With Donald Trump’s nationalism on full display, China’s media and commentariat – and Xi Jinping himself – seek to distinguish the Chinese leader from the US president, painting him as a benevolent internationalist who deeply cares about the “shared future for mankind.”

Yet like Trump, Xi is in many respects a stringent nationalist. The fundamental difference is that while the former publicly insists he always puts America first, the latter and his propagandists don’t dare to admit that Xi also puts China first.

“America First” rhetoric and policy are admittedly among the few things Trump, who has flip-flopped on many issues since his election victory in November 2016, has been consistent on.

For instance, though his tone varies, in all his key pronouncements, such as the inaugural speech, the State of the Union address, and remarks at the Asia-Pacific Economic Cooperation (APEC) summit in Danang, Vietnam, and the World Economic Forum in Davos, Switzerland, Trump unambiguously states that he always puts the country and the people he was elected to serve first.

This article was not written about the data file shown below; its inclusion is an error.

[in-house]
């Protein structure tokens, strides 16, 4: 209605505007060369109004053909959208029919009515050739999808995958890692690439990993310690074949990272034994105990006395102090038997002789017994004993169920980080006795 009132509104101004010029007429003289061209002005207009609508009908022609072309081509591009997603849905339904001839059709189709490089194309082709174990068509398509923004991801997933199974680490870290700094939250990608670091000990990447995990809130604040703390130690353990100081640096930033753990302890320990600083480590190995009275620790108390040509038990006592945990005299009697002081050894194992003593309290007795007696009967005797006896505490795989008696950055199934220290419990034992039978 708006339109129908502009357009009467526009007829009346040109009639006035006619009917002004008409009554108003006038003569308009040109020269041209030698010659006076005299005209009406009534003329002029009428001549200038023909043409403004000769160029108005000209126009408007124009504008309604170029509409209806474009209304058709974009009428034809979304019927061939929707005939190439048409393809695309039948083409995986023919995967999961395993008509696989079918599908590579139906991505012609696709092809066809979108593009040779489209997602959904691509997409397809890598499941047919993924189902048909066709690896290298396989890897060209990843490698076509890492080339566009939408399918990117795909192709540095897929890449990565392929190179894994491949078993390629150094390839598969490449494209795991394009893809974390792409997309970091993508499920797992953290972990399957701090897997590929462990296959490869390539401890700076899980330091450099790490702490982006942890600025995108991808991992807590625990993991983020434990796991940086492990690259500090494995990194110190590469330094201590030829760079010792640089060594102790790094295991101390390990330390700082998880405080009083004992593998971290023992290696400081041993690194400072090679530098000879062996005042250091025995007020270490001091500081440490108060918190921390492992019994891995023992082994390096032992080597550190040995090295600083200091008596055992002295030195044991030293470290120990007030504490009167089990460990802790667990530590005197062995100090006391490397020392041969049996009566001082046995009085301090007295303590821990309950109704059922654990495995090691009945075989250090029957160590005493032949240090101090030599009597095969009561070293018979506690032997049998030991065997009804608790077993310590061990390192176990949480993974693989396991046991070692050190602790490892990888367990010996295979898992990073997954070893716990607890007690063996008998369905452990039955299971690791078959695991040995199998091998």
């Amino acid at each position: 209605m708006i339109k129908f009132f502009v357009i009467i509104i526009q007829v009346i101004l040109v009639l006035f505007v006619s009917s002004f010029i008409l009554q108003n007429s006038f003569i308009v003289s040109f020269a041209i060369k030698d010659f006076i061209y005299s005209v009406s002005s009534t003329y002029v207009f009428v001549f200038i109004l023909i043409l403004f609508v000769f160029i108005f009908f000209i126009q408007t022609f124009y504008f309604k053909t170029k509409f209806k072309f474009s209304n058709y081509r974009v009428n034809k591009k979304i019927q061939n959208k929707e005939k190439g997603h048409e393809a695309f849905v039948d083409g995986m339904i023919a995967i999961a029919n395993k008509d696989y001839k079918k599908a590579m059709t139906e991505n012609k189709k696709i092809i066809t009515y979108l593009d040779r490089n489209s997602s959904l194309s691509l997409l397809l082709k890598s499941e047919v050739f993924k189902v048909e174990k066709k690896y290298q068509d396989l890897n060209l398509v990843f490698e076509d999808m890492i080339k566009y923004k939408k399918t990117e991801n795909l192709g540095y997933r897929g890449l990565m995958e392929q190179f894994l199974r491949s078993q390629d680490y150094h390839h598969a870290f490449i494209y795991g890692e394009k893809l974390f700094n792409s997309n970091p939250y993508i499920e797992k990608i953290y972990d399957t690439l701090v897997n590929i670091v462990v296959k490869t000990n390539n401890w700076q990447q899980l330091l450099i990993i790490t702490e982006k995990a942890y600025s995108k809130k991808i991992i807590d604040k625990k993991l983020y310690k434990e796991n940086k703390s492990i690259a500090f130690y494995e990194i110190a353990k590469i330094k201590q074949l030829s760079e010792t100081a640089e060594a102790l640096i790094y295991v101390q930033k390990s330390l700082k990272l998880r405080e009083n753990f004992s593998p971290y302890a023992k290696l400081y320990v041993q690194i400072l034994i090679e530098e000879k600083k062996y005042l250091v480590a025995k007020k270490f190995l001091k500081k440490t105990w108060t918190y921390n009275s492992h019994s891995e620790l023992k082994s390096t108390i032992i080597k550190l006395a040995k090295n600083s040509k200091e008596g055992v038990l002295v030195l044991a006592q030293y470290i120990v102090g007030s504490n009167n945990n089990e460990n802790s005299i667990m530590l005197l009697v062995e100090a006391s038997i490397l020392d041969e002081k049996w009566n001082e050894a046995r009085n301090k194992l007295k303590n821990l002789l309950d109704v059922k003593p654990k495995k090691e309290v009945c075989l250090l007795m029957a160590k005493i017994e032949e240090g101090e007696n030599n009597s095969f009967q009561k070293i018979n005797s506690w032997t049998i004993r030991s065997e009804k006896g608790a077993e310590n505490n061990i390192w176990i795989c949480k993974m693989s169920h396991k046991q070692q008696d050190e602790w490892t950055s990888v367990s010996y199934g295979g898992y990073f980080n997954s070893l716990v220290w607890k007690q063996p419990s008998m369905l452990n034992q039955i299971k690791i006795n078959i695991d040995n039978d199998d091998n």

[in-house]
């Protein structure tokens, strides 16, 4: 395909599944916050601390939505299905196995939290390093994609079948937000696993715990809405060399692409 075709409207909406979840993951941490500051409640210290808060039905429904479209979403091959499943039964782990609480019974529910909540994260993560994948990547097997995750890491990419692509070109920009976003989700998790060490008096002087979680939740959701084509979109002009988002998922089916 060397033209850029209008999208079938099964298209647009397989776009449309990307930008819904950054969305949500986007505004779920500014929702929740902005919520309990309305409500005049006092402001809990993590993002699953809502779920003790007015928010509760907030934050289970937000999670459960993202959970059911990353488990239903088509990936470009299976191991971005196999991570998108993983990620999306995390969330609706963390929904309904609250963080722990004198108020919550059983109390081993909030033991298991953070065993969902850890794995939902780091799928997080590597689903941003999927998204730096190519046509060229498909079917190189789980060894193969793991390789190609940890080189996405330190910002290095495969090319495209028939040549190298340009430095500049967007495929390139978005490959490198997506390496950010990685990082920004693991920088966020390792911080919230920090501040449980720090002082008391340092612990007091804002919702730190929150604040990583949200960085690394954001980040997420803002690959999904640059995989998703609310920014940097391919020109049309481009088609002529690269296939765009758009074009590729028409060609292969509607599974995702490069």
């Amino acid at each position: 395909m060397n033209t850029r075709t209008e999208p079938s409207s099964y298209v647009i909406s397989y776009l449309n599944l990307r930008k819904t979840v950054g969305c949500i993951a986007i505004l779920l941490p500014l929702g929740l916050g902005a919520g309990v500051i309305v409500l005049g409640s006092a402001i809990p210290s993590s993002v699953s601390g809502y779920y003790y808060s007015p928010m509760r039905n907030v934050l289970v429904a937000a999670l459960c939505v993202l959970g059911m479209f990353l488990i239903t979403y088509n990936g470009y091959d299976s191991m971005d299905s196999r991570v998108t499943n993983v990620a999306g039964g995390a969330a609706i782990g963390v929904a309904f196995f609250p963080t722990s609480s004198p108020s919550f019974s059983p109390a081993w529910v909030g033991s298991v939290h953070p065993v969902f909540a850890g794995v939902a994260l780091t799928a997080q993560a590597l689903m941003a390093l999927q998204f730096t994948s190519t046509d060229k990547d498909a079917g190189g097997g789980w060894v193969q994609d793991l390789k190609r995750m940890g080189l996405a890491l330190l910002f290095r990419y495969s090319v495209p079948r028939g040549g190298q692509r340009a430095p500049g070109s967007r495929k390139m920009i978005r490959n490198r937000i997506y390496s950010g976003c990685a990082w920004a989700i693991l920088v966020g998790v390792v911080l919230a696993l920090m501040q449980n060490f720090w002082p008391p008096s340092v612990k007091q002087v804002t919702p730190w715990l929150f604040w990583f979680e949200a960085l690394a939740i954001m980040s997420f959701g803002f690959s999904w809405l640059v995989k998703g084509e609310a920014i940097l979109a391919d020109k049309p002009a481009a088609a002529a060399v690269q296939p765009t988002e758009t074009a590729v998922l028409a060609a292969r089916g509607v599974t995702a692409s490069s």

In some of his main speeches, both at home and abroad, he also says he expects the leaders of other countries to do the same thing.

While people are probably right to criticize the manner, the extent and the efficacy of Trump’s “America First” doctrine, they hardly disagree with him that his primary duty is to serve his country and fellow Americans, because such an allegiance is normal and true to any national leader or politician.

Indeed, every political leader in the world does, or is supposed to do, what Trump says and does. The difference is that, unlike America’s 45th president, many of them don’t dare to utter it so publicly and bluntly.